To date, there is only one study that has evaluated propofol versus midazolam versus placebo as premedication (10). In this study, the authors stated that propofol (0.4 mg/kg IV) had anxiolytic effects comparable in magnitude and duration to midazolam (0.04 mg/kg IV) with less memory impairment, respiratory depression and dizziness. However, they did not assess the efficacy of propofol and midazolam as a premedication on the recovery profiles and patient's satisfaction in their study. Compared to placebo and propofol, midazolam was associated with more frequent respiratory depression and significant impairment of anterograde explicit memory. Both propofol and midazolam helped relieve anxiety and lowered blood pressure (compared to baseline) but both were associated with greater dizziness scores (P<0.001, compared to placebo).
They concluded that Propofol had an anxiolytic effect comparable in magnitude and duration to that of midazolam with less memory impairment, respiratory depression and dizziness.
Propofol appears to be an economical, effective and safe alternative to midazolam for treating pre-anesthesia anxiety, and especially to be used for induction of anesthesia (10). (This sentence is not clear).
Therefore, we designed this randomized, double-blind, and placebo-controlled study to evaluate propofol as a premedication and to see if it:
- produces comparable anxiolytic effects to midazolam when compared to placebo, but with less memory impairment
- facilitates early recovery profile
- improves patient's satisfaction with the induction and early recovery from anesthesia.
|Study Type :||Interventional (Clinical Trial)|
|Actual Enrollment :||139 participants|
|Intervention Model:||Parallel Assignment|
|Masking:||Quadruple (Participant, Care Provider, Investigator, Outcomes Assessor)|
|Official Title:||Randomized, Double-blind, Placebo-controlled Study to Evaluate the Efficacy of Propofol or Midazolam Versus Placebo for Preoperative Medication in Patients Undergoing Elective Orthopedic Surgery|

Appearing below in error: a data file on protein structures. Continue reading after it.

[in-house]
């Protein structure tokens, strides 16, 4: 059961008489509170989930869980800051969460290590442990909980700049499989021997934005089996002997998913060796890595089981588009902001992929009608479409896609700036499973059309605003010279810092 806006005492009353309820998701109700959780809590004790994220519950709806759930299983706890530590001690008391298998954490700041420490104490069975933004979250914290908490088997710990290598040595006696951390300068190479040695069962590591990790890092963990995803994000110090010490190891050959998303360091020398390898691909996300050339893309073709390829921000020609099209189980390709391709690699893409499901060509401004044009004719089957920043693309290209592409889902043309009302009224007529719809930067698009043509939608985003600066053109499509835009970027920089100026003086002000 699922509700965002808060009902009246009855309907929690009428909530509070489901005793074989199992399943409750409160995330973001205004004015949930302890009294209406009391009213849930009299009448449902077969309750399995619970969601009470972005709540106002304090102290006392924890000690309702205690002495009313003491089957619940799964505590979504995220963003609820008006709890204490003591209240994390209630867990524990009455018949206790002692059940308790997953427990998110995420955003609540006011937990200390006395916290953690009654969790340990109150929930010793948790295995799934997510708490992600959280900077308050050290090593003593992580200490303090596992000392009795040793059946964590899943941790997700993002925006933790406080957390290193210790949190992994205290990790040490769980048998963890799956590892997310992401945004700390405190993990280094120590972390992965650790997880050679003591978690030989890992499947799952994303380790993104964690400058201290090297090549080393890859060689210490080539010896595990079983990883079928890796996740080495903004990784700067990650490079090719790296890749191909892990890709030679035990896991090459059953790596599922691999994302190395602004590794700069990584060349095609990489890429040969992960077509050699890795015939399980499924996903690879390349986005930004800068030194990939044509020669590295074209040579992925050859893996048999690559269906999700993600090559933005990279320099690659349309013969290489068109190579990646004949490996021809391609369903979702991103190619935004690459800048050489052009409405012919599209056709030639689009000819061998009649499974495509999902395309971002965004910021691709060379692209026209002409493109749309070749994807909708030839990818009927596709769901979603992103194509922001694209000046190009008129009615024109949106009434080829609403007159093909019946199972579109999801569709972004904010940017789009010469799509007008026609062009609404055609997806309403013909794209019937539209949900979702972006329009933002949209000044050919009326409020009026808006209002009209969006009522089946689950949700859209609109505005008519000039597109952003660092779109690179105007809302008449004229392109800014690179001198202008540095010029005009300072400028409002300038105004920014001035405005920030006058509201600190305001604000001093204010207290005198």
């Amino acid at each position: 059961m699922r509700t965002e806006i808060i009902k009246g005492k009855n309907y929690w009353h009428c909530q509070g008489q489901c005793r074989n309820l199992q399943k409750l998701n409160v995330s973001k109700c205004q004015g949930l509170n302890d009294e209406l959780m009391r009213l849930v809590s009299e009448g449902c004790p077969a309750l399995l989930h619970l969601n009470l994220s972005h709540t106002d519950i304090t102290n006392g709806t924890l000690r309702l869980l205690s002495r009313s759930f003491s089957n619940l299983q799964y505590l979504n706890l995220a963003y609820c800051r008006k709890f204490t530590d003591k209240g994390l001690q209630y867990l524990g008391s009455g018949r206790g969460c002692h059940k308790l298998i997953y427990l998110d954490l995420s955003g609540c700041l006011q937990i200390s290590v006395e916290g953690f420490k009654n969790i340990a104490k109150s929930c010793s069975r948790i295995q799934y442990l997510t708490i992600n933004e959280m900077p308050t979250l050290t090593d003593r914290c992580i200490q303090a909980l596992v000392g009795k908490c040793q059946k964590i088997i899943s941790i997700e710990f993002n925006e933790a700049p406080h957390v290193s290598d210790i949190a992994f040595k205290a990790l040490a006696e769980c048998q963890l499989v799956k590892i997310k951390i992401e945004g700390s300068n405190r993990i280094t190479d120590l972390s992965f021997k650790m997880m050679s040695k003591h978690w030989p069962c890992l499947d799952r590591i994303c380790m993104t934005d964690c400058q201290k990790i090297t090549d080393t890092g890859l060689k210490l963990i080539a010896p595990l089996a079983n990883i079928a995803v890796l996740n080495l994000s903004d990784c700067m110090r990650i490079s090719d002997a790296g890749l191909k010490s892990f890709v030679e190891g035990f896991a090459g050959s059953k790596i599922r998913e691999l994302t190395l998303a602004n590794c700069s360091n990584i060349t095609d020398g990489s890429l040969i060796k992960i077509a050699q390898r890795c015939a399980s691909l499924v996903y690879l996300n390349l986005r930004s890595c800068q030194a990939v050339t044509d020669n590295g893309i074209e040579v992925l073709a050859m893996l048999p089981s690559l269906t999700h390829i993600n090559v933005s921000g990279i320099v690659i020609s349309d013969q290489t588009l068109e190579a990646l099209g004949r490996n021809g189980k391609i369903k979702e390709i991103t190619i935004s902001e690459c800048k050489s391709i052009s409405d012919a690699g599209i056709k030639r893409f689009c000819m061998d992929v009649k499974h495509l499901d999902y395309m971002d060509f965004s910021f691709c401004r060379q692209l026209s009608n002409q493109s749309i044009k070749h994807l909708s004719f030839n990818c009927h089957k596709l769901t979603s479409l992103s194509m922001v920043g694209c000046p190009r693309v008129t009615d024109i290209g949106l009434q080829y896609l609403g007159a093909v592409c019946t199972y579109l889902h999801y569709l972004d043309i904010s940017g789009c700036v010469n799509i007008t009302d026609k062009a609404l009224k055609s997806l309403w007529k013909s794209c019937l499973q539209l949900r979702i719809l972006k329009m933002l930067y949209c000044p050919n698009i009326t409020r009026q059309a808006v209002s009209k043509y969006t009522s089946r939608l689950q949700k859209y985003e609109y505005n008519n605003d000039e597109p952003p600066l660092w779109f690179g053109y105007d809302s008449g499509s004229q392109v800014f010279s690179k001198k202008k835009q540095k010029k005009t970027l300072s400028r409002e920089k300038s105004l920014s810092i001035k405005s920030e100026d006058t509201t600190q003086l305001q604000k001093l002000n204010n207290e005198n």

|Study Start Date :||November 2013|
|Actual Primary Completion Date :||July 2015|
|Actual Study Completion Date :||July 2015|
Propofol 20 mg IV (2 ml)
Propofol (20mg) 2 ml IV, in the pre-op area as a premedication
Other Name: Diprivan
Active Comparator: Midazolam
Midazolam 2 mg IV (2 ml)
Midazolam (20mg) 2 ml IV, in the pre-op area as a premedication
Other Name: VERSED
Placebo Comparator: Saline
Saline 2 ml
Saline 2 ml IV, in the pre-op area as a premedication
Other Name: Saline solution
- Scores on the Verbal Rating Scale For Anxiety [ Time Frame: one day ]Using the verbal rating scale (VRS) for anxiety (0= none to 10 = extremely nervous)
- Scores on the Verbal Rating Scale For Sleepiness (Sedation) [ Time Frame: one day ]Using the verbal rating scale (VRS) for anxiety (0= none to 10 = extremely sleepiness)
- Produces Amnesia(Memory Recall) [ Time Frame: one day ]
Ability to recall (memory of):
•recall of 2 pictures
To learn more about this study, you or your doctor may contact the study research staff using the contact information provided by the sponsor.
Please refer to this study by its ClinicalTrials.gov identifier (NCT number): NCT01976845
|United States, California|
|Cedars Sinai Medical center|
|Los Angeles, California, United States, 90048|
|Principal Investigator:||Ronald H Wender, MD||Cedars-Sinai Medical Center|